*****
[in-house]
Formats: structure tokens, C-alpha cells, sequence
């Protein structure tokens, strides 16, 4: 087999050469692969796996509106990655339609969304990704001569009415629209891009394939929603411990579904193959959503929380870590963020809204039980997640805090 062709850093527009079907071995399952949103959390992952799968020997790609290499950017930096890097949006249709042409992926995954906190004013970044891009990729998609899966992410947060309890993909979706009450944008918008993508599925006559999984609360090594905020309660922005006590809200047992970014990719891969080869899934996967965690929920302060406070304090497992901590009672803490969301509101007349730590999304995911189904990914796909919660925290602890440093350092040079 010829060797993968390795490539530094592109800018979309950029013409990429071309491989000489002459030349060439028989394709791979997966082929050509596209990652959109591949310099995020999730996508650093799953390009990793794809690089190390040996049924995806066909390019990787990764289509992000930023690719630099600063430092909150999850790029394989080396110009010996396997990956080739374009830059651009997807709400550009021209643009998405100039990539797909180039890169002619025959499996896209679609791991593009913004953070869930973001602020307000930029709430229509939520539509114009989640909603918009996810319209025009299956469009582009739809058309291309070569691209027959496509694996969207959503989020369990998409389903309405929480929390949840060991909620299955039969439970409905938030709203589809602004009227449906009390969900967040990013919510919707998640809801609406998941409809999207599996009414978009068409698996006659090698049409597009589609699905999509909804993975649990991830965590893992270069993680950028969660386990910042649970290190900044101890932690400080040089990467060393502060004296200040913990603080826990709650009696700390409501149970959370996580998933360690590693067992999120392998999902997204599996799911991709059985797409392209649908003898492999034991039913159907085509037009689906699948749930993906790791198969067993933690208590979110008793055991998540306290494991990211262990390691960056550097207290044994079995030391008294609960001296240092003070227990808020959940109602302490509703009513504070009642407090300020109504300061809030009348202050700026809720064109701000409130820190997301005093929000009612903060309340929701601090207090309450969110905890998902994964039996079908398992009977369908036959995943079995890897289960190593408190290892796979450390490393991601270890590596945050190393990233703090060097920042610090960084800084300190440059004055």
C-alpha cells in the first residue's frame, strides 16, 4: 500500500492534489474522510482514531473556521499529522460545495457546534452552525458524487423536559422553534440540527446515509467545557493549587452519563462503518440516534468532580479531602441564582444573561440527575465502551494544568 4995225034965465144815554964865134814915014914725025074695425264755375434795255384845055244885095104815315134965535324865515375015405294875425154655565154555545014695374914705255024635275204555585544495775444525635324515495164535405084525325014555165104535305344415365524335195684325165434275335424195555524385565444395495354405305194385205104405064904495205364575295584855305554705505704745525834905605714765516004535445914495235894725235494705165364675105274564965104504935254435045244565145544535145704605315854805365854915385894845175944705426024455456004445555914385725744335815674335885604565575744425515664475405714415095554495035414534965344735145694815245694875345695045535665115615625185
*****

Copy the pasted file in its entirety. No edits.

[in-house]
Formats: structure tokens, C-alpha cells, sequence
């Protein structure tokens, strides 16, 4: 087999050469692969796996509106990655339609969304990704001569009415629209891009394939929603411990579904193959959503929380870590963020809204039980997640805090 062709850093527009079907071995399952949103959390992952799968020997790609290499950017930096890097949006249709042409992926995954906190004013970044891009990729998609899966992410947060309890993909979706009450944008918008993508599925006559999984609360090594905020309660922005006590809200047992970014990719891969080869899934996967965690929920302060406070304090497992901590009672803490969301509101007349730590999304995911189904990914796909919660925290602890440093350092040079 010829060797993968390795490539530094592109800018979309950029013409990429071309491989000489002459030349060439028989394709791979997966082929050509596209990652959109591949310099995020999730996508650093799953390009990793794809690089190390040996049924995806066909390019990787990764289509992000930023690719630099600063430092909150999850790029394989080396110009010996396997990956080739374009830059651009997807709400550009021209643009998405100039990539797909180039890169002619025959499996896209679609791991593009913004953070869930973001602020307000930029709430229509939520539509114009989640909603918009996810319209025009299956469009582009739809058309291309070569691209027959496509694996969207959503989020369990998409389903309405929480929390949840060991909620299955039969439970409905938030709203589809602004009227449906009390969900967040990013919510919707998640809801609406998941409809999207599996009414978009068409698996006659090698049409597009589609699905999509909804993975649990991830965590893992270069993680950028969660386990910042649970290190900044101890932690400080040089990467060393502060004296200040913990603080826990709650009696700390409501149970959370996580998933360690590693067992999120392998999902997204599996799911991709059985797409392209649908003898492999034991039913159907085509037009689906699948749930993906790791198969067993933690208590979110008793055991998540306290494991990211262990390691960056550097207290044994079995030391008294609960001296240092003070227990808020959940109602302490509703009513504070009642407090300020109504300061809030009348202050700026809720064109701000409130820190997301005093929000009612903060309340929701601090207090309450969110905890998902994964039996079908398992009977369908036959995943079995890897289960190593408190290892796979450390490393991601270890590596945050190393990233703090060097920042610090960084800084300190440059004055």
C-alpha cells in the first residue's frame, strides 16, 4: 500500500492534489474522510482514531473556521499529522460545495457546534452552525458524487423536559422553534440540527446515509467545557493549587452519563462503518440516534468532580479531602441564582444573561440527575465502551494544568 4995225034965465144815554964865134814915014914725025074695425264755375434795255384845055244885095104815315134965535324865515375015405294875425154655565154555545014695374914705255024635275204555585544495775444525635324515495164535405084525325014555165104535305344415365524335195684325165434275335424195555524385565444395495354405305194385205104405064904495205364575295584855305554705505704745525834905605714765516004535445914495235894725235494705165364675105274564965104504935254435045244565145544535145704605315854805365854915385894845175944705426024455456004445555914385725744335815674335885604565575744425515664475405714415095554495035414534965344735145694815245694875345695045535665115615625185